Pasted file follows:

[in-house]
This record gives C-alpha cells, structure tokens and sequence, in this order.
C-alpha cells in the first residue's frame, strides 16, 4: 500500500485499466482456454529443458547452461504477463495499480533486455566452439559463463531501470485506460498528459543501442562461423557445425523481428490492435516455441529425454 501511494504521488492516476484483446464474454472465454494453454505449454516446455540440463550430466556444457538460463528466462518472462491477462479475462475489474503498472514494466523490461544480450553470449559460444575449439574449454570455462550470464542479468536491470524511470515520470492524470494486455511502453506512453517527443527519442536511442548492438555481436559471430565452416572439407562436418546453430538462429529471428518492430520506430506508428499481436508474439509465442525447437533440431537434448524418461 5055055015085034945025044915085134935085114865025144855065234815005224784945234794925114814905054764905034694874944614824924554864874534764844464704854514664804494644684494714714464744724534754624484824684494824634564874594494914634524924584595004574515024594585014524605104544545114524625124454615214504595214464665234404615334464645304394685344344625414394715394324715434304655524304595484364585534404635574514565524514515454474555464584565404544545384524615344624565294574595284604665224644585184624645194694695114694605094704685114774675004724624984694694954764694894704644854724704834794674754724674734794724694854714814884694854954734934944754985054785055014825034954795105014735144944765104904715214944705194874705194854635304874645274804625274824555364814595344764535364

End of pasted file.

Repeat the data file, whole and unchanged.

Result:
[in-house]
This record gives C-alpha cells, structure tokens and sequence, in this order.
C-alpha cells in the first residue's frame, strides 16, 4: 500500500485499466482456454529443458547452461504477463495499480533486455566452439559463463531501470485506460498528459543501442562461423557445425523481428490492435516455441529425454 501511494504521488492516476484483446464474454472465454494453454505449454516446455540440463550430466556444457538460463528466462518472462491477462479475462475489474503498472514494466523490461544480450553470449559460444575449439574449454570455462550470464542479468536491470524511470515520470492524470494486455511502453506512453517527443527519442536511442548492438555481436559471430565452416572439407562436418546453430538462429529471428518492430520506430506508428499481436508474439509465442525447437533440431537434448524418461 5055055015085034945025044915085134935085114865025144855065234815005224784945234794925114814905054764905034694874944614824924554864874534764844464704854514664804494644684494714714464744724534754624484824684494824634564874594494914634524924584595004574515024594585014524605104544545114524625124454615214504595214464665234404615334464645304394685344344625414394715394324715434304655524304595484364585534404635574514565524514515454474555464584565404544545384524615344624565294574595284604665224644585184624645194694695114694605094704685114774675004724624984694694954764694894704644854724704834794674754724674734794724694854714814884694854954734934944754985054785055014825034954795105014735144944765104904715214944705194874705194854635304874645274804625274824555364814595344764535364